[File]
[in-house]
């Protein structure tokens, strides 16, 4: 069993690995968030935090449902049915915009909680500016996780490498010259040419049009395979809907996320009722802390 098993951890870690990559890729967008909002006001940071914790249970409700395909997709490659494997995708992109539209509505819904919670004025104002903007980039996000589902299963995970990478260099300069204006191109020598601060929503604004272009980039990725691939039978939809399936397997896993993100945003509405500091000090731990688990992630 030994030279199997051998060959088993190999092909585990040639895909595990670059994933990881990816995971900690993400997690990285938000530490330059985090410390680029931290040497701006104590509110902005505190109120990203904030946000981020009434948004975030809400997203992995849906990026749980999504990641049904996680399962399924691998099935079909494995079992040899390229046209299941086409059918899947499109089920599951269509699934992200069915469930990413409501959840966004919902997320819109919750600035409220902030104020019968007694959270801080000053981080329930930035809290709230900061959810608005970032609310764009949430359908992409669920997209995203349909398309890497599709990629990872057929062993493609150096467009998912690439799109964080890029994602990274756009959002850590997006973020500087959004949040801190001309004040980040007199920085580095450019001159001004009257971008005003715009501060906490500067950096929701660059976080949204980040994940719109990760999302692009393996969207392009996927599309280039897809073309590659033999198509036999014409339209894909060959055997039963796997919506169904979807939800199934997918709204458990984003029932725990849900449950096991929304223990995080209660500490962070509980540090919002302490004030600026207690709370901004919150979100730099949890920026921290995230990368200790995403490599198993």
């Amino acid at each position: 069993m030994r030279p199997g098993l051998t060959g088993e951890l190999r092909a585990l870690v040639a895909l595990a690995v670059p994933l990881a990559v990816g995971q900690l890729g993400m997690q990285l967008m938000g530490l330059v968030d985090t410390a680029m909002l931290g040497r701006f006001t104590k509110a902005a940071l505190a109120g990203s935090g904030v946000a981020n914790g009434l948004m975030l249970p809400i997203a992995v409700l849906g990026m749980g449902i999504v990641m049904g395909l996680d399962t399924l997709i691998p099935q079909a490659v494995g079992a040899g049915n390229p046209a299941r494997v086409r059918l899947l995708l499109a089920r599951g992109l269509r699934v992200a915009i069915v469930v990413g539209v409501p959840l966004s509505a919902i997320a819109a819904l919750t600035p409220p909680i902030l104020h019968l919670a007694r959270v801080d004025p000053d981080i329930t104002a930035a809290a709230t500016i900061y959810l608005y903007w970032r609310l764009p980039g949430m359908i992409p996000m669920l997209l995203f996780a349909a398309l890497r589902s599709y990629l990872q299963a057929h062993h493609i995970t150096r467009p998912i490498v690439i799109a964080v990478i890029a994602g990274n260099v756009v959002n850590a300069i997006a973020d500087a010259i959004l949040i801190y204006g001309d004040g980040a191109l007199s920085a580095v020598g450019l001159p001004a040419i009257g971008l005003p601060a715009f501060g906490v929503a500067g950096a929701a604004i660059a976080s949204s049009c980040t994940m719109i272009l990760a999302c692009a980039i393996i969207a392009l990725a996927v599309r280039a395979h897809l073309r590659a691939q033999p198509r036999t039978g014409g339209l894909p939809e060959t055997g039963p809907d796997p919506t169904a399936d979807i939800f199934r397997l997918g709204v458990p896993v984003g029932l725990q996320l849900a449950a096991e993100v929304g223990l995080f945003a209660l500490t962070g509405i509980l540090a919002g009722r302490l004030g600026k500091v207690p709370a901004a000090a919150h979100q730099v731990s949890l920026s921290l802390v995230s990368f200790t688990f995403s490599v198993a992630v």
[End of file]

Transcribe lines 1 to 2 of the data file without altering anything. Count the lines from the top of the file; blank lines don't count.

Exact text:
[in-house]
């Protein structure tokens, strides 16, 4: 069993690995968030935090449902049915915009909680500016996780490498010259040419049009395979809907996320009722802390 098993951890870690990559890729967008909002006001940071914790249970409700395909997709490659494997995708992109539209509505819904919670004025104002903007980039996000589902299963995970990478260099300069204006191109020598601060929503604004272009980039990725691939039978939809399936397997896993993100945003509405500091000090731990688990992630 030994030279199997051998060959088993190999092909585990040639895909595990670059994933990881990816995971900690993400997690990285938000530490330059985090410390680029931290040497701006104590509110902005505190109120990203904030946000981020009434948004975030809400997203992995849906990026749980999504990641049904996680399962399924691998099935079909494995079992040899390229046209299941086409059918899947499109089920599951269509699934992200069915469930990413409501959840966004919902997320819109919750600035409220902030104020019968007694959270801080000053981080329930930035809290709230900061959810608005970032609310764009949430359908992409669920997209995203349909398309890497599709990629990872057929062993493609150096467009998912690439799109964080890029994602990274756009959002850590997006973020500087959004949040801190001309004040980040007199920085580095450019001159001004009257971008005003715009501060906490500067950096929701660059976080949204980040994940719109990760999302692009393996969207392009996927599309280039897809073309590659033999198509036999014409339209894909060959055997039963796997919506169904979807939800199934997918709204458990984003029932725990849900449950096991929304223990995080209660500490962070509980540090919002302490004030600026207690709370901004919150979100730099949890920026921290995230990368200790995403490599198993």